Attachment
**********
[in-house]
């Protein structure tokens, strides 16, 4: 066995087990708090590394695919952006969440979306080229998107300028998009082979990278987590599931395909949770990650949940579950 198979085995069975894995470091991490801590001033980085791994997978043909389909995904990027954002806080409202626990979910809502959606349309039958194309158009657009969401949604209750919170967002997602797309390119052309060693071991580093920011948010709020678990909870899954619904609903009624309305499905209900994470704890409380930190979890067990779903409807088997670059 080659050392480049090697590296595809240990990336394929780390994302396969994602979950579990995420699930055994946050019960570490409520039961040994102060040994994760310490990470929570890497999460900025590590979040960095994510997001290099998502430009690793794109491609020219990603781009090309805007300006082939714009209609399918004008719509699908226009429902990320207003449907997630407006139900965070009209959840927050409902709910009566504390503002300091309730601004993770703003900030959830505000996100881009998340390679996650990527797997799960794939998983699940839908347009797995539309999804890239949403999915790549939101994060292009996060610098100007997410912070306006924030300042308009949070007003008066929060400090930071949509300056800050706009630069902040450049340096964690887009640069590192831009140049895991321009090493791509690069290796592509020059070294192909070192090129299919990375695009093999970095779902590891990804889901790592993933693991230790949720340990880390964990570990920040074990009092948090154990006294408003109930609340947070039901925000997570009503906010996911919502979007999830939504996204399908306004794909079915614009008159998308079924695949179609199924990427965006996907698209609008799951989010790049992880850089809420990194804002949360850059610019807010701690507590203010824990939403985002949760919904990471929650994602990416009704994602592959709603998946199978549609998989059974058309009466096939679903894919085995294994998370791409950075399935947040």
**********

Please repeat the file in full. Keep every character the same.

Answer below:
[in-house]
């Protein structure tokens, strides 16, 4: 066995087990708090590394695919952006969440979306080229998107300028998009082979990278987590599931395909949770990650949940579950 198979085995069975894995470091991490801590001033980085791994997978043909389909995904990027954002806080409202626990979910809502959606349309039958194309158009657009969401949604209750919170967002997602797309390119052309060693071991580093920011948010709020678990909870899954619904609903009624309305499905209900994470704890409380930190979890067990779903409807088997670059 080659050392480049090697590296595809240990990336394929780390994302396969994602979950579990995420699930055994946050019960570490409520039961040994102060040994994760310490990470929570890497999460900025590590979040960095994510997001290099998502430009690793794109491609020219990603781009090309805007300006082939714009209609399918004008719509699908226009429902990320207003449907997630407006139900965070009209959840927050409902709910009566504390503002300091309730601004993770703003900030959830505000996100881009998340390679996650990527797997799960794939998983699940839908347009797995539309999804890239949403999915790549939101994060292009996060610098100007997410912070306006924030300042308009949070007003008066929060400090930071949509300056800050706009630069902040450049340096964690887009640069590192831009140049895991321009090493791509690069290796592509020059070294192909070192090129299919990375695009093999970095779902590891990804889901790592993933693991230790949720340990880390964990570990920040074990009092948090154990006294408003109930609340947070039901925000997570009503906010996911919502979007999830939504996204399908306004794909079915614009008159998308079924695949179609199924990427965006996907698209609008799951989010790049992880850089809420990194804002949360850059610019807010701690507590203010824990939403985002949760919904990471929650994602990416009704994602592959709603998946199978549609998989059974058309009466096939679903894919085995294994998370791409950075399935947040």